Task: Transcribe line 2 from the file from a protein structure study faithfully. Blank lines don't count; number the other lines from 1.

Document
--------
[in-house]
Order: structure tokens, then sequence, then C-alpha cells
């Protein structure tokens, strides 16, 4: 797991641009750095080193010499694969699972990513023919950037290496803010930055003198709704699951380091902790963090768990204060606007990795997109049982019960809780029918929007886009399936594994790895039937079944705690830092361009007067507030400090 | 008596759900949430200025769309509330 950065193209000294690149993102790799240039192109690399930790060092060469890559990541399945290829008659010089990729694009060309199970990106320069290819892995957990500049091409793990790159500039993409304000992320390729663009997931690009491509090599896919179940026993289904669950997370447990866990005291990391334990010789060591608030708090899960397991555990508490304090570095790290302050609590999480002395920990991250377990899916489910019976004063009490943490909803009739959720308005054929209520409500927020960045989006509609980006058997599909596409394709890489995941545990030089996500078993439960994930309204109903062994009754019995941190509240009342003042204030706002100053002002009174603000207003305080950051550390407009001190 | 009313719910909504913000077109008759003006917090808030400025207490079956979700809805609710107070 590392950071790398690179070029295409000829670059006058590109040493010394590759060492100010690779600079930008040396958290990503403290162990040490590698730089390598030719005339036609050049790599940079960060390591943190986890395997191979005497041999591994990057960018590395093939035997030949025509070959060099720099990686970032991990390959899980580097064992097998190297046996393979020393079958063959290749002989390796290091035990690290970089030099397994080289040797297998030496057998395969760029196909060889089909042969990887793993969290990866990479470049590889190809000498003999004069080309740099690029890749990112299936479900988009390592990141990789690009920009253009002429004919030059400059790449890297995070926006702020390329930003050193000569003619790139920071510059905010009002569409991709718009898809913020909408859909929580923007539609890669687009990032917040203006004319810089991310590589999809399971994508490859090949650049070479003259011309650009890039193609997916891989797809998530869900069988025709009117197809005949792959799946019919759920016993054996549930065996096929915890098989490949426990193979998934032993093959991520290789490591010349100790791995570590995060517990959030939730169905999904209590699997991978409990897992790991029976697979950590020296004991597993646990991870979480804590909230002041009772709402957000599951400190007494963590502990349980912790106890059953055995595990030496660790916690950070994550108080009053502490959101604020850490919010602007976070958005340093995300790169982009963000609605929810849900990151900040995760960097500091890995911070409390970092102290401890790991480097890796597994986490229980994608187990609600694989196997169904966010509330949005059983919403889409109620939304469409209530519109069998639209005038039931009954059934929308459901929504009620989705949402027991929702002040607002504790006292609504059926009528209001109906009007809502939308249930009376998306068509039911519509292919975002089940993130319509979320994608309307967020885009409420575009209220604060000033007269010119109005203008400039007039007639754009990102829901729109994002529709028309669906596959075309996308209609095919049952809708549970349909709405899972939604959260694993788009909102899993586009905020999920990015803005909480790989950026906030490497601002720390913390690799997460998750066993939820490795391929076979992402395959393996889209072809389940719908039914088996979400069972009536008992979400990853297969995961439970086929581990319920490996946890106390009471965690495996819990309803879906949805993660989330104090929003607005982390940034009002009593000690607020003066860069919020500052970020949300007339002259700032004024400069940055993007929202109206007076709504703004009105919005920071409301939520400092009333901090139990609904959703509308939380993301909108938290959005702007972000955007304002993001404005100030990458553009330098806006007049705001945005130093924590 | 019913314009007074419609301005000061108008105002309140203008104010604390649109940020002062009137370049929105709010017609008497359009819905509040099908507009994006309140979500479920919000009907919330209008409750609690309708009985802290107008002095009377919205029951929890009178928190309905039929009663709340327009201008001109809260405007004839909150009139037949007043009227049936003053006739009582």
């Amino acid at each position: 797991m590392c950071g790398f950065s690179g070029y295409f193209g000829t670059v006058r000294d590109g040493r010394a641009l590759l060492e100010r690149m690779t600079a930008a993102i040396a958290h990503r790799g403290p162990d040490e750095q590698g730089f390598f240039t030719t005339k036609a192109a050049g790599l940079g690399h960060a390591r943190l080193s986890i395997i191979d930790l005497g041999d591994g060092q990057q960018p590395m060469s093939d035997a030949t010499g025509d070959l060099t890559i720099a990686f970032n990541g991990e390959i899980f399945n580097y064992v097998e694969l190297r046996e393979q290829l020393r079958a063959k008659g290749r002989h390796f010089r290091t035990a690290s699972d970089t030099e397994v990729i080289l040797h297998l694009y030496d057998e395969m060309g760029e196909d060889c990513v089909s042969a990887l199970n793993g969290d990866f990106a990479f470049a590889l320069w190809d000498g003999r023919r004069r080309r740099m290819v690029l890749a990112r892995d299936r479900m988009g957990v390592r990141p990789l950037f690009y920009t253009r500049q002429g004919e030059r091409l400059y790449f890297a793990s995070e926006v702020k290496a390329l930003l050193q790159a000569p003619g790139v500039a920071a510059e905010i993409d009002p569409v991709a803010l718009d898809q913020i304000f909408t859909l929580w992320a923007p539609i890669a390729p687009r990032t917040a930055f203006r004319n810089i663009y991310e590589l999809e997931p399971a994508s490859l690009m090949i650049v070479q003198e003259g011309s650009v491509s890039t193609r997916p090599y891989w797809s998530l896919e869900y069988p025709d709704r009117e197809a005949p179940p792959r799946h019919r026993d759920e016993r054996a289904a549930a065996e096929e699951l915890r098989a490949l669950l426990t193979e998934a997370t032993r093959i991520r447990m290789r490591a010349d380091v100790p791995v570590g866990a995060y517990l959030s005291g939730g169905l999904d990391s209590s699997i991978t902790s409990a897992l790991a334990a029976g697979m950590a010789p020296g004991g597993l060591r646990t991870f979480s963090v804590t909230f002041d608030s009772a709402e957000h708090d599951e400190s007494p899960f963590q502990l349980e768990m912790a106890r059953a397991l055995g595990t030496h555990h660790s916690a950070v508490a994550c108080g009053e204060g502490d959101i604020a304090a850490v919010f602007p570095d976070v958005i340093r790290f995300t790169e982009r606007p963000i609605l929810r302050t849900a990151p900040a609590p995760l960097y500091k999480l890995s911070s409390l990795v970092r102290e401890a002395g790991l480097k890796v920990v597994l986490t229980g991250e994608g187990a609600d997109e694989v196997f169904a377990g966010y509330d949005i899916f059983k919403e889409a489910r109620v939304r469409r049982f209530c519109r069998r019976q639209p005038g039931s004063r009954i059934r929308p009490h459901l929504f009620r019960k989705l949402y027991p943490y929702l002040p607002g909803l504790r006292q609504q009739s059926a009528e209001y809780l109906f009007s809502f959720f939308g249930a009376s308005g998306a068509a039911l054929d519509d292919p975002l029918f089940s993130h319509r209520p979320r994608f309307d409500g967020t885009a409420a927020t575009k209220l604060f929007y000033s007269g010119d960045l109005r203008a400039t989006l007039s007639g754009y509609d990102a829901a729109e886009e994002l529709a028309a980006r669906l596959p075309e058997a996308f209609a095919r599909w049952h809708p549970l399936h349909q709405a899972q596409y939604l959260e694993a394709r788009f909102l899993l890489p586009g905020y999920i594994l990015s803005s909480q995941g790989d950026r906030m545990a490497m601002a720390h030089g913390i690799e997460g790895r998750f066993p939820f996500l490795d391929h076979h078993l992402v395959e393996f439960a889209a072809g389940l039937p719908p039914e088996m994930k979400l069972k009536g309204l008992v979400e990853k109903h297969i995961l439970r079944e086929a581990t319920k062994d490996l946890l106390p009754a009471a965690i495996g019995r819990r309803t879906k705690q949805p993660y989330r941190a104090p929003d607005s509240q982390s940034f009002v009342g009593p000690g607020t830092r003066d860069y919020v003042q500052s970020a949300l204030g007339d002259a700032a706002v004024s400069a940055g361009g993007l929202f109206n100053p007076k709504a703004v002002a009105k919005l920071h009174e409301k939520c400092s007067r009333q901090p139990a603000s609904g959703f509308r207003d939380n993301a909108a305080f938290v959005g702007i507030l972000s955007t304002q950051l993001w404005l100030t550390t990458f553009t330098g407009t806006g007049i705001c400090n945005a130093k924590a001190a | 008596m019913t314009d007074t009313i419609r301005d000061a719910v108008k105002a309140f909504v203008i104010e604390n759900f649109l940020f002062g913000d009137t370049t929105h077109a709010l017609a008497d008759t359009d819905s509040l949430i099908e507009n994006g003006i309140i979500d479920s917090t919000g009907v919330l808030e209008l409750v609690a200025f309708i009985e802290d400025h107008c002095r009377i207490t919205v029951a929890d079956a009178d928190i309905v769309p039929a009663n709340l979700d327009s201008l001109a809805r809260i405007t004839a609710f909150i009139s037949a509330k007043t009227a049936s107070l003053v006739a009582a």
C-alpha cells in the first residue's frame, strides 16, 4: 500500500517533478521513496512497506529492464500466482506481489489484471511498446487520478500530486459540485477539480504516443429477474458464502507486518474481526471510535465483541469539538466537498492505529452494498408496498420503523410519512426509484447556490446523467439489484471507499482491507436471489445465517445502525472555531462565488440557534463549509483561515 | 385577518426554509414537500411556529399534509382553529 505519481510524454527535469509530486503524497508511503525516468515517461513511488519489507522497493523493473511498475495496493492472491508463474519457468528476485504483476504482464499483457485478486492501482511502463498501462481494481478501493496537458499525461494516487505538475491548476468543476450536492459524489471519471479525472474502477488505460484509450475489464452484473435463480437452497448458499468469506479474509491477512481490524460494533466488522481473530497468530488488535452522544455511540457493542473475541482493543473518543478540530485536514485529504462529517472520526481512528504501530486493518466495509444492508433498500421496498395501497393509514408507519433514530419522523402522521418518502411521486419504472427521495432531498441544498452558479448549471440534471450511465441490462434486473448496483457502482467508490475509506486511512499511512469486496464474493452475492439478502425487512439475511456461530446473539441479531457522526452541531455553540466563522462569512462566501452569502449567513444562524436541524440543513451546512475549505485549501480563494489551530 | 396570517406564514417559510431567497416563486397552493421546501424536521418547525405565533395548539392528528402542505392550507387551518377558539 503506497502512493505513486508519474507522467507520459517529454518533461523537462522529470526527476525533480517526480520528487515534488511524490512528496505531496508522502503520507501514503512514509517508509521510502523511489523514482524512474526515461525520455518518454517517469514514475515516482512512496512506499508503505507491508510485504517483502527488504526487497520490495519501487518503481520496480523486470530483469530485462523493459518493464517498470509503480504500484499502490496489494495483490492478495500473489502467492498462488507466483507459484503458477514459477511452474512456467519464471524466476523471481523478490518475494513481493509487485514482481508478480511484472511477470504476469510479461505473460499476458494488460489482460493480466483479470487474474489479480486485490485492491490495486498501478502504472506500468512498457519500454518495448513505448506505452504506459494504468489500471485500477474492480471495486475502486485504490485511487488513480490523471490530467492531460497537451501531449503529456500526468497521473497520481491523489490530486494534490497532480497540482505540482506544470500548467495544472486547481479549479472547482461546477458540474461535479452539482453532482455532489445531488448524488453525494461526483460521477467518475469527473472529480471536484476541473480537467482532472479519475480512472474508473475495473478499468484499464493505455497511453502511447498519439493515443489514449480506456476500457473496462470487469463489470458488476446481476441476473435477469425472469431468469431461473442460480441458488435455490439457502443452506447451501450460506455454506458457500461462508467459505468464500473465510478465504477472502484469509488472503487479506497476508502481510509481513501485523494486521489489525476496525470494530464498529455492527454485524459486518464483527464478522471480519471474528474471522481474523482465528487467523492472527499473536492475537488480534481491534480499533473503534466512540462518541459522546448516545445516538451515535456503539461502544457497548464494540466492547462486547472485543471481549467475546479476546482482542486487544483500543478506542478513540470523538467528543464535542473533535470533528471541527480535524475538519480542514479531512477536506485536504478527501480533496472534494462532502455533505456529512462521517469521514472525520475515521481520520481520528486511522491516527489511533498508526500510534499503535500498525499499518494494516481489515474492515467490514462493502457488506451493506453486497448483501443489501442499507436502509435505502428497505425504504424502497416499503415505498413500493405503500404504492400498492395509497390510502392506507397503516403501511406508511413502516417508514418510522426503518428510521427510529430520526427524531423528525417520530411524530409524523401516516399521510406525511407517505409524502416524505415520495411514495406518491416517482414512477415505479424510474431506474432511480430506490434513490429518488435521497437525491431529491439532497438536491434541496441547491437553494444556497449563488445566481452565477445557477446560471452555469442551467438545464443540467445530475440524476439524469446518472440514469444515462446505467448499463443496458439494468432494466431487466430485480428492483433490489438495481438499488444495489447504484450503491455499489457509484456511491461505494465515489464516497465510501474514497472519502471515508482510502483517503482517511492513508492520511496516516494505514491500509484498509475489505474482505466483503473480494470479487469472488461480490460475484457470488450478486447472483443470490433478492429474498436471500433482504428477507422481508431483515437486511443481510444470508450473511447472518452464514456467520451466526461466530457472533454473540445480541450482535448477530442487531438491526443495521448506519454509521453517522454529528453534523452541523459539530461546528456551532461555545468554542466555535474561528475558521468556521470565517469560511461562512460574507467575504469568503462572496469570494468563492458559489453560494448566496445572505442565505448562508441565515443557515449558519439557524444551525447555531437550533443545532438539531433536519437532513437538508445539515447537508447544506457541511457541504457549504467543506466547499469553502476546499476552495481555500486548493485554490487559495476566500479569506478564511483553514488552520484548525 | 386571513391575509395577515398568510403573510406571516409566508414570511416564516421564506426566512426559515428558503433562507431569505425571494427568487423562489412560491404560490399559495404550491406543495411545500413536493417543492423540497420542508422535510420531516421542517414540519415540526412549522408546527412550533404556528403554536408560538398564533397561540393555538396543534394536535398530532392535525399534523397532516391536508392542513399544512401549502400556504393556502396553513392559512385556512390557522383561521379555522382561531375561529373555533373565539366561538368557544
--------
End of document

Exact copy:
Order: structure tokens, then sequence, then C-alpha cells